Uber Rival Taxify Halts Operations
Following in the footsteps of Karhoo and Hailo, Estonian based Taxify has become the latest Uber rival to cease trading.
The Estonian based taxi app - which claims to offer lower prices than Uber - lasted only three days before Transport for London (TfL) decided it was operating without a license and therefore unlawfully. Taxify claims that it was offering services under the license of City Drive Services, an operator the company previously acquired, and states that it has been forced to cease trading due to “a technicality”.
The company was first flagged to authorities by Labour MP Wes Streeting, current head of the taxi All-Party Parliamentary Group on Taxis. Ahead of the TfL decision, Streeting said: “They are openly advertising but don't appear to have a licence to operate. I don't expect TfL to sit on its hands and wait for complaints to come in.”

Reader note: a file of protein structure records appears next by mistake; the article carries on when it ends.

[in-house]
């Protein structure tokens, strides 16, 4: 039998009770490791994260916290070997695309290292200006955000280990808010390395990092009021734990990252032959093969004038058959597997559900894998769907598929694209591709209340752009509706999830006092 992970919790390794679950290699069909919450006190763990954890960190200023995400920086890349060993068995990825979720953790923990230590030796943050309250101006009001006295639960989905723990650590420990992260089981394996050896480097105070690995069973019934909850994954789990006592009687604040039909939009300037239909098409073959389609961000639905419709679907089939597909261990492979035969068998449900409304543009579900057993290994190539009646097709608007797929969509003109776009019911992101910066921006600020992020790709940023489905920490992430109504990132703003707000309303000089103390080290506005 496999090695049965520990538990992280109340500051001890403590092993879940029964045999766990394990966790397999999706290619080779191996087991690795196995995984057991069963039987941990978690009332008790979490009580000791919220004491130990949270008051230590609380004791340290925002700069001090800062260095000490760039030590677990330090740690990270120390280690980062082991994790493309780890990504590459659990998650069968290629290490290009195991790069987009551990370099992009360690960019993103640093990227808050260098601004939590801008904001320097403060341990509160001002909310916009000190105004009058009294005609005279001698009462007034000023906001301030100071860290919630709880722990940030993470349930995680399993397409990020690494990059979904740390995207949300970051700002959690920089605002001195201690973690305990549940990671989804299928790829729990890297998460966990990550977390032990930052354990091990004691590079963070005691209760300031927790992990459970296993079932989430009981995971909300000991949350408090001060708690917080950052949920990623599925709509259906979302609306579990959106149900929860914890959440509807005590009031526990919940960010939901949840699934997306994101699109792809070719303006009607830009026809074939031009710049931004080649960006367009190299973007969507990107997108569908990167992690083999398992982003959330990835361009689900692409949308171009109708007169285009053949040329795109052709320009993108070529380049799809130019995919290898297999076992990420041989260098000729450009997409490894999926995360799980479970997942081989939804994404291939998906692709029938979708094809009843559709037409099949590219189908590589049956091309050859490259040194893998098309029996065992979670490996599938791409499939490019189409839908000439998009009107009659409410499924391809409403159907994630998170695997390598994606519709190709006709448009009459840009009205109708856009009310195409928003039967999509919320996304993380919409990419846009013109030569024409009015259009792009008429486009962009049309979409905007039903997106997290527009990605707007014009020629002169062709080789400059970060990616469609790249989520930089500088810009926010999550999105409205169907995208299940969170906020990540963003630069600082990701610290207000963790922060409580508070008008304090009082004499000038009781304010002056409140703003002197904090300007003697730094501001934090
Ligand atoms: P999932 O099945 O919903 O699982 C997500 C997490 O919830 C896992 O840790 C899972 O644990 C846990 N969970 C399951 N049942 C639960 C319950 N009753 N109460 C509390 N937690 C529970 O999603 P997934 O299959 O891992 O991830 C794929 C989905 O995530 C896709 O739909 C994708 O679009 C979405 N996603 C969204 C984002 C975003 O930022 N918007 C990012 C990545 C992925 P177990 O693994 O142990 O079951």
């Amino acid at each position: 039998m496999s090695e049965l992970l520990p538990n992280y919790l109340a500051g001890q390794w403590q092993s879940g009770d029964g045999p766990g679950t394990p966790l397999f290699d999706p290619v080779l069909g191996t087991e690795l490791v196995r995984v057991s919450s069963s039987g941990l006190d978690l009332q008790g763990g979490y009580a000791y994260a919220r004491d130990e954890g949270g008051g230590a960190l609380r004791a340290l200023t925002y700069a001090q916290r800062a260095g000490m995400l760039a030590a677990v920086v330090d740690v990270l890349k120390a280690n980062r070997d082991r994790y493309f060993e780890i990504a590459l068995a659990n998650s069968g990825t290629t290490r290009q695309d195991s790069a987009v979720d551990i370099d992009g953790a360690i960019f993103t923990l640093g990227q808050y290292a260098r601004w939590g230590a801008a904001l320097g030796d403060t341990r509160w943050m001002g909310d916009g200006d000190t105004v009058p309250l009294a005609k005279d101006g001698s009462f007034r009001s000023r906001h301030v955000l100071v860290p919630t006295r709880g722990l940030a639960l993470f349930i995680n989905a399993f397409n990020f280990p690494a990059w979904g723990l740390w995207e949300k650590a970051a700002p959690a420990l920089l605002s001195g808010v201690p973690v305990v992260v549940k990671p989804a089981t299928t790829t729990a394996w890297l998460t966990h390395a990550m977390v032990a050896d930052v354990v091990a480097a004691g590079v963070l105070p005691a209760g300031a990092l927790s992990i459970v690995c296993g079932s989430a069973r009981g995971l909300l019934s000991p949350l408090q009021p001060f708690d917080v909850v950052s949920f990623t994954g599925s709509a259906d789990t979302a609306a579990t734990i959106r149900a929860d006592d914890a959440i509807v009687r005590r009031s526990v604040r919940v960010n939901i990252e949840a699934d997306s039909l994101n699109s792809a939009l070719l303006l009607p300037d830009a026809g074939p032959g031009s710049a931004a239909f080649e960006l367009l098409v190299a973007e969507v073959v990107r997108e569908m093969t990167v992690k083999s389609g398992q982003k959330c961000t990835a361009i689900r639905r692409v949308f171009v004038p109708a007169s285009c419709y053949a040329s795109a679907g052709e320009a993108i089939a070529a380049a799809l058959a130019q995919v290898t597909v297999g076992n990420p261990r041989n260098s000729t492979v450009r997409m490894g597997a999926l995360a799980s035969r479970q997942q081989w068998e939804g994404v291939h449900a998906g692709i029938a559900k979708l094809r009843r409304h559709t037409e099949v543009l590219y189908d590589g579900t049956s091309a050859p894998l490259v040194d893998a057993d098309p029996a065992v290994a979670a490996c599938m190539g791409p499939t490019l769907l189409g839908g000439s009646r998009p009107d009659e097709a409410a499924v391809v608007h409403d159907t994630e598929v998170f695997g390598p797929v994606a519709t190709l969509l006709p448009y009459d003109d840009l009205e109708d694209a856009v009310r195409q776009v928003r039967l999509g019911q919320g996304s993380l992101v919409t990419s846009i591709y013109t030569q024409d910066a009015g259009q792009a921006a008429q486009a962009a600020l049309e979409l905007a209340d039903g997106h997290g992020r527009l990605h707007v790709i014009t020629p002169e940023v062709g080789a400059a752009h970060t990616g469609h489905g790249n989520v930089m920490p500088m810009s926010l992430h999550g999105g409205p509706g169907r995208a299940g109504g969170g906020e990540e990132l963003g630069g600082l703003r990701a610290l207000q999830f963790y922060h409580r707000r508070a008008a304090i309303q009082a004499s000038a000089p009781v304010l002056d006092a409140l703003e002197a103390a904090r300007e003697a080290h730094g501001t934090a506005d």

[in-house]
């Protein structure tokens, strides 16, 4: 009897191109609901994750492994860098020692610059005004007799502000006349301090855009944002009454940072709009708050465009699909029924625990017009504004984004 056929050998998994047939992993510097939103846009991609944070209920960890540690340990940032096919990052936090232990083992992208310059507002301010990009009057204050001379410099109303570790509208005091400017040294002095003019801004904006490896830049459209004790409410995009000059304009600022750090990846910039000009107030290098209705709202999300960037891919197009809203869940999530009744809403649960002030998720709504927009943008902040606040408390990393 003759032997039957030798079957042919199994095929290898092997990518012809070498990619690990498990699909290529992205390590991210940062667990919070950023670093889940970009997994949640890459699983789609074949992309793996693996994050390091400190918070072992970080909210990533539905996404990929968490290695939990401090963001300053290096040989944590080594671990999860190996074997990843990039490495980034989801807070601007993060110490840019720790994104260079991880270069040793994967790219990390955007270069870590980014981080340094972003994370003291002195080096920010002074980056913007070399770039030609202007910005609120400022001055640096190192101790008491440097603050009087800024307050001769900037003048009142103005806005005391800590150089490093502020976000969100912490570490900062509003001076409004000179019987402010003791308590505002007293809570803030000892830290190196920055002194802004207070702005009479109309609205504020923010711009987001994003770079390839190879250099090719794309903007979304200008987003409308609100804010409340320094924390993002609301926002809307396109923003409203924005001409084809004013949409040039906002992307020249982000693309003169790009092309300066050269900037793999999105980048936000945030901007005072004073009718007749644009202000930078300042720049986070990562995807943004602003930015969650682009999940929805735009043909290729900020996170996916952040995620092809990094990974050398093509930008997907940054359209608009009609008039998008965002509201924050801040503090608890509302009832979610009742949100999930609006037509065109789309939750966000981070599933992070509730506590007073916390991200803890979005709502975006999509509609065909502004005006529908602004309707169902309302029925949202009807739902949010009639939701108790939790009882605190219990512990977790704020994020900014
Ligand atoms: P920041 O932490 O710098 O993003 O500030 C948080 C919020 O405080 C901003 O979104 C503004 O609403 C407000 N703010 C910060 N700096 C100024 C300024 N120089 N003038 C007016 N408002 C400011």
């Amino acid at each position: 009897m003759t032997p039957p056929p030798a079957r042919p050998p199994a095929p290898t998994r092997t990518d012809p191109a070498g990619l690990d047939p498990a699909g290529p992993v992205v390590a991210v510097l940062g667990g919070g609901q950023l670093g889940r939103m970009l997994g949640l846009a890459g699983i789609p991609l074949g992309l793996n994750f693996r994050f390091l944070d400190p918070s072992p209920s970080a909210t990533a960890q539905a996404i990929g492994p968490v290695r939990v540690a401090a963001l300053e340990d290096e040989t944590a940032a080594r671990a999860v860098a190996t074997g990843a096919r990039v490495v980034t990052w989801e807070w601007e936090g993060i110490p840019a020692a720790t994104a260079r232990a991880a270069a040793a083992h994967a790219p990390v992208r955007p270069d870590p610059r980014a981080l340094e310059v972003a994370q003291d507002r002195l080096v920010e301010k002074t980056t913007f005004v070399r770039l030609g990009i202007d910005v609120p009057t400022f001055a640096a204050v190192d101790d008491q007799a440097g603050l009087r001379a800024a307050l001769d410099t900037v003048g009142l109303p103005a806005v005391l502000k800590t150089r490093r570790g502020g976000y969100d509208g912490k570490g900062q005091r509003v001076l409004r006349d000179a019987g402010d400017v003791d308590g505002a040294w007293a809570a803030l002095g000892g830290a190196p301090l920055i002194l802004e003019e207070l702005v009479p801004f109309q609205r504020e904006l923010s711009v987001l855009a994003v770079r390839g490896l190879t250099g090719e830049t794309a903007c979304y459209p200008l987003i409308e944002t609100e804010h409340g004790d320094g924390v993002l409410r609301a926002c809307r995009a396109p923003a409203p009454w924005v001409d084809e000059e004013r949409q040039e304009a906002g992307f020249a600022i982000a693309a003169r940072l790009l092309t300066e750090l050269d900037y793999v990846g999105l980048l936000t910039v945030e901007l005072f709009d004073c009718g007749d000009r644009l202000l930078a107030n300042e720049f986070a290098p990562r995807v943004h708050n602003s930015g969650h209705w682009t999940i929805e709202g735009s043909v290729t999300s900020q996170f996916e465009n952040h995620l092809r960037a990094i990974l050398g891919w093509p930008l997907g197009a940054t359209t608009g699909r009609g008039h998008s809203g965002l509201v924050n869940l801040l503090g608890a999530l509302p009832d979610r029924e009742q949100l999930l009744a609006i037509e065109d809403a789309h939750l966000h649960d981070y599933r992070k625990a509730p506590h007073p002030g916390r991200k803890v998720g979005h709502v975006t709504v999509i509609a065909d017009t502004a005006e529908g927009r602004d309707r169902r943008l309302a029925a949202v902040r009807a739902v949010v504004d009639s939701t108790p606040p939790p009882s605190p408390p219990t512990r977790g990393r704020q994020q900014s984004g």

Following the comments, Transport for London placed Taxify under “urgent investigation”, with a formal decision agreeing that the company was indeed operating without a license. Taxify “temporarily” halted operations prior to the decision, and will be required to provide proof that it has received a license before being legally allowed to resume business.
In a statement released online, Taxify said: “Taxify is a technological platform for customers to hail rides from City Drive Services, a licensed London based private hire company. This has been raised as a concern by TfL and in full cooperation, Taxify have temporarily stopped operations to clarify its legal position with the regulator and reach a resolution so that services can return to normal.”
Prior to ceasing operations, Taxify claimed that it had 3000 partner drivers ready to work on behalf of the company in London, and that over 30,000 users had downloaded the app.